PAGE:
DSB looking at Little Current for new seniors’ housing building

A feasibility study is currently underway for this Park Street property in Little Current which could be home to a new seniors’ housing development. photo by Alicia McCutcheon

LITTLE CURRENT – Last week, Northeast Town council gave its blessing to the Manitoulin-Sudbury District Services Board (DSB) to begin a feasibility study that will consider the creation of a senior-specific housing build on the Park Street property located directly behind its Channelview Apartments in Little Current.

At a DSB board meeting late last year, DSB CAO Fern Dominelli told the board that they would soon have a decision to make in regards to which community would see a new build—Espanola or Little Current—as per the $656,700 in provincial funds received to carry out such a project. As Espanola has a higher wait list for clients, this community was first explored, but Mr. Dominelli told The Expositor it was determined that the town’s sewer capacity could not handle such a build and so Little Current was next on the list.

With a wait list of 22 senior citizens in Little Current alone (that number figures in the 40 range when counting all of Manitoulin), the DSB set its sights on Little Current, having already had conversations with the municipality about the parcel of land that was gifted to them by the late Lily Fielding and family in 2016. That same year, the Northeast Town put out a request for expressions of interest for the 2.94-acre parcel of land, specifically for seniors’ housing.

Mr. Dominelli said the DSB has hired Housing Services Corporation to oversee the feasibility and environmental studies and that he is hoping for a tight turnaround for the feasibility study as time is of the essence with the provincial funds. The DSB has at its disposal $1.2 million which includes the $656,700 plus the revenue incurred from the sale of some of its Espanola properties.

“It all comes down to what we can afford,” Mr. Dominelli replied when asked what form the housing units might take, with assurances that it would be seniors’ housing.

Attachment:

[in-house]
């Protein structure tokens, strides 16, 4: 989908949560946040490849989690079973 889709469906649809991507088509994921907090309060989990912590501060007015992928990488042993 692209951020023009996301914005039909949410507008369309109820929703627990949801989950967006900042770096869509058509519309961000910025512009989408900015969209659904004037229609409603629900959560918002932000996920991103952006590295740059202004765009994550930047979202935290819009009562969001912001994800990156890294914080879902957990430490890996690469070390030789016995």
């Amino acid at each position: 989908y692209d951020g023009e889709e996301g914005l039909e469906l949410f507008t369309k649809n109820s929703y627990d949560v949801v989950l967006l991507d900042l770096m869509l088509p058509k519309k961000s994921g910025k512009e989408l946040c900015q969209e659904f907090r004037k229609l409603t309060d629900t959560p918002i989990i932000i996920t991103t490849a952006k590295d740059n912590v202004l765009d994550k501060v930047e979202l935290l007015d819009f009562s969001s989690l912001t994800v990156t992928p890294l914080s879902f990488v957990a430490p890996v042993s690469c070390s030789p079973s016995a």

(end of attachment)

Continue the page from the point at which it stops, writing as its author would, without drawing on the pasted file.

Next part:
Mr. Dominelli has been part of the conversation surrounding the community’s ask for assisted living units in Little Current since 2016 and said he has approached the Northeast Local Health Integration Network (LHIN) about funds for the project. He explained that he was told ‘no’ by the LHIN, noting that the health organization funds bodies rather than bricks and mortar when it comes to assisted living, but he also said it was something the DSB would like to see happen.

The North East LHIN media team confirmed with The Expositor that senior LHIN staff met with the DSB just before Christmas to hear about funding the DSB has proposed to put towards housing and to explain what community support services are available to all residents who live on Manitoulin Island.

“When we talk about ‘assisted living’ it’s important to recognize that assisted living is for people—namely frail, elderly or what’s also known as ‘high risk seniors’—not for buildings,” the media team added. “By this we mean that a building can’t offer assisted living to all its residents, because to qualify, a person has to be assessed and found eligible by a home and community care co-ordinator. Assisted living involves both scheduled and unscheduled visits, in contrast to home care which offers only scheduled visits.”

“Assisted living can be mobile, such as delivered to people in their homes, or through a campus model, such as in a seniors’ apartment building,” the media team continued. “Mainly it’s about bringing personal support, through both scheduled and unscheduled visits, to where a person lives.”

“Currently the VON (Victorian Order of Nurses) is funded to deliver assisted living care to 10 people living on Manitoulin Island and Noojmowin Teg Health Centre is funded to deliver assisted living care to 10 people living in First Nation communities on Manitoulin Island. This care would all be considered mobile assisted living,” the media team added.

When asked how assisted living funds flow, the media team explained, “Assisted living funds flow through a Multi-Sector Accountability Agreement (M-SAA) to an approved home and community care provider.”

Mr. Dominelli said that should the build occur as an assisted living facility, the proper supports need to be in place. Otherwise, as a landlord, the DSB can only have people that can live independently. If they can’t live independently, it’s grounds for eviction, “and nobody wants to see that happen,” he added.

Northeast Town Mayor Al MacNevin said even preliminarily, “it’s good news in terms of housing for seniors,” but admitted to having no idea of what the scope of the project is at this stage.